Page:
How can better or more enhanced educational and early childcare experiences for children improve the quality of their life? What policies are needed to reduce educational poverty in early childcare and early-childhood education? The research will focus on early childcare and early childhood education (pre-primary) and primary education. Proposals should build on the evidence of the successful contexts in which educational and care practices are demonstrating to be effective, considering the diversity of structures and agents influencing children’s learning and psychosocial capacities. Research will assess the successes or failures of educational and care policies against inequalities in a comparative way and analyse institutional, cultural and ideological resistance to changes towards equality. It will seek to generate concrete policy guidance for system-wide, integrated and - where necessary - cross-policy strategies for effective intervention at an early age. Particular attention should be devoted to strategies for strengthening inclusive care and education, and providing for the successful inclusion of learners in early childhood education and care. This could include combating social, economic, gender and spatial segregation and discrimination; promoting the success of migrant-background learners; better equipping institutions and educators to deal with diversity and social inequality; providing active and inclusive pedagogies and psychosocial care policies; promoting citizenship and enhancing democratic values; better measuring and monitoring inequalities in education, including at the regional and local level, whereby microsimulation could be envisaged as a tool. Research will help define the roles of care and education at an early age as an essential tool against inequalities, taking into account the wider context of societies and education in Europe, and also adequately addressing the specific problems encountered by marginalised people (for example Roma).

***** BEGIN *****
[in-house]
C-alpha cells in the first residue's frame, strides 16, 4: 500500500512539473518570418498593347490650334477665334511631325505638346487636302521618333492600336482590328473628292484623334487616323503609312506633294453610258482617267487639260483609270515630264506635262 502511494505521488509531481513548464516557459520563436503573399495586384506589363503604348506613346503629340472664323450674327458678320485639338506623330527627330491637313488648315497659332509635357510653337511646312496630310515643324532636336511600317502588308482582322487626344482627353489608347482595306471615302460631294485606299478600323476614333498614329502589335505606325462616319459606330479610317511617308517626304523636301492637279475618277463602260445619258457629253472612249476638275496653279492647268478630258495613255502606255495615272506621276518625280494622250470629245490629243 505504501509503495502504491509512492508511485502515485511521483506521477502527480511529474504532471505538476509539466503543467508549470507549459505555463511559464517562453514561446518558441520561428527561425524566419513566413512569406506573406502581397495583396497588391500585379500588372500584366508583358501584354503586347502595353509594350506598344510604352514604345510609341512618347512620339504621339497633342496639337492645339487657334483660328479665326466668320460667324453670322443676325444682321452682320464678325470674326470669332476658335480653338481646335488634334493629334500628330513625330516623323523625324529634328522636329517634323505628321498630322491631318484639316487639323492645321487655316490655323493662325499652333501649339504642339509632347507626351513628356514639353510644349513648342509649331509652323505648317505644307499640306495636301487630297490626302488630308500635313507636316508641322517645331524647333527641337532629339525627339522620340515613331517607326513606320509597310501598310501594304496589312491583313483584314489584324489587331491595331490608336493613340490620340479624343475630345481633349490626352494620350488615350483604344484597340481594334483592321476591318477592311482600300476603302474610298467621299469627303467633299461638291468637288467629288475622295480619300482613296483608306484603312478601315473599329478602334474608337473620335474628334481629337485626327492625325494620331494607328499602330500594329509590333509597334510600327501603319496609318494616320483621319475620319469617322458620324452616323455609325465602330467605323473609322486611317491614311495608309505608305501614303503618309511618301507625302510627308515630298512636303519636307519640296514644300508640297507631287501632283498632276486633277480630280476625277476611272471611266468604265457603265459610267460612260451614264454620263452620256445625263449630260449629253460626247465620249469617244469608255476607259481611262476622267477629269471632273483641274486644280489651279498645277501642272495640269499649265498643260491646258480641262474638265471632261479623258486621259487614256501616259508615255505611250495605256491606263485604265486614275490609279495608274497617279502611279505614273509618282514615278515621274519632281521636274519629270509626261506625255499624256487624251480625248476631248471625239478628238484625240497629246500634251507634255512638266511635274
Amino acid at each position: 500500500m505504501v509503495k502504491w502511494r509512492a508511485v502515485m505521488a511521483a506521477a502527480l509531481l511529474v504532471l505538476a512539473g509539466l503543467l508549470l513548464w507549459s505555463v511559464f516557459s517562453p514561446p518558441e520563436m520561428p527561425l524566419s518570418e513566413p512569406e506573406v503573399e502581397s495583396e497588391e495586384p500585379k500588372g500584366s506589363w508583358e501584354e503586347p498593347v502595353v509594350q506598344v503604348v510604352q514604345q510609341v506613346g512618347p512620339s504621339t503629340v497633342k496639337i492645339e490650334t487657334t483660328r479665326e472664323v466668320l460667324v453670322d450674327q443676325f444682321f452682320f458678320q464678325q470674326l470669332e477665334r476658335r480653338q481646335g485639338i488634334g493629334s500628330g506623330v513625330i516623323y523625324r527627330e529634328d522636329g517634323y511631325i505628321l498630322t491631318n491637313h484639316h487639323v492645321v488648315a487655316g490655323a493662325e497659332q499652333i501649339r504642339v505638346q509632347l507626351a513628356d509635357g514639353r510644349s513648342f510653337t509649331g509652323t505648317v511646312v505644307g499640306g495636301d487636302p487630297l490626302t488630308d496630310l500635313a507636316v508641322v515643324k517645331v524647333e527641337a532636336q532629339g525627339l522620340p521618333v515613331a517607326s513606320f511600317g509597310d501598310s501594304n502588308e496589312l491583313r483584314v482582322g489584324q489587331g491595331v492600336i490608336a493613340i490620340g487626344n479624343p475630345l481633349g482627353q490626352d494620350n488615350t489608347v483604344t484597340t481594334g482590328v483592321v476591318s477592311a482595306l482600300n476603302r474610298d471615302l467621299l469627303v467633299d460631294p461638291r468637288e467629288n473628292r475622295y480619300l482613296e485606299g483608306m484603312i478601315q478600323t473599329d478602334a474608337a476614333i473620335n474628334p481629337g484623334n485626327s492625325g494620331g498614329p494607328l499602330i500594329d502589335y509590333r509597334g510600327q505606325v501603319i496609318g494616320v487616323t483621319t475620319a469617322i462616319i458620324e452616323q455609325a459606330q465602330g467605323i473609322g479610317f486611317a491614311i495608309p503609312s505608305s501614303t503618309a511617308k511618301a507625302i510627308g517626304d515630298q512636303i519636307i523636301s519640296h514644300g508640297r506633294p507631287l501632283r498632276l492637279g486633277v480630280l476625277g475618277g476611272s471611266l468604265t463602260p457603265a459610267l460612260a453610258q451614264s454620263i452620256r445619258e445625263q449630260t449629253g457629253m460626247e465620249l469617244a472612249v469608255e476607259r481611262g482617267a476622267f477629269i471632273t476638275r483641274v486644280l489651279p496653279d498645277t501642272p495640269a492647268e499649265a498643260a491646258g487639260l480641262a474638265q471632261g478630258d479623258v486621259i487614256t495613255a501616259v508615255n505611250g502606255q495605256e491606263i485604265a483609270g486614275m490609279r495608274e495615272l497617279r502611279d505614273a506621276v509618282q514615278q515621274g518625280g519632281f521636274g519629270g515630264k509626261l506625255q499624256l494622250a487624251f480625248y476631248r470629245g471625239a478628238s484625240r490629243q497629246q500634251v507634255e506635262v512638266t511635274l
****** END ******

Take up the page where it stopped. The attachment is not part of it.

2) The contribution of innovative forms of organisation management or professional practices in educational systems to equity and efficiency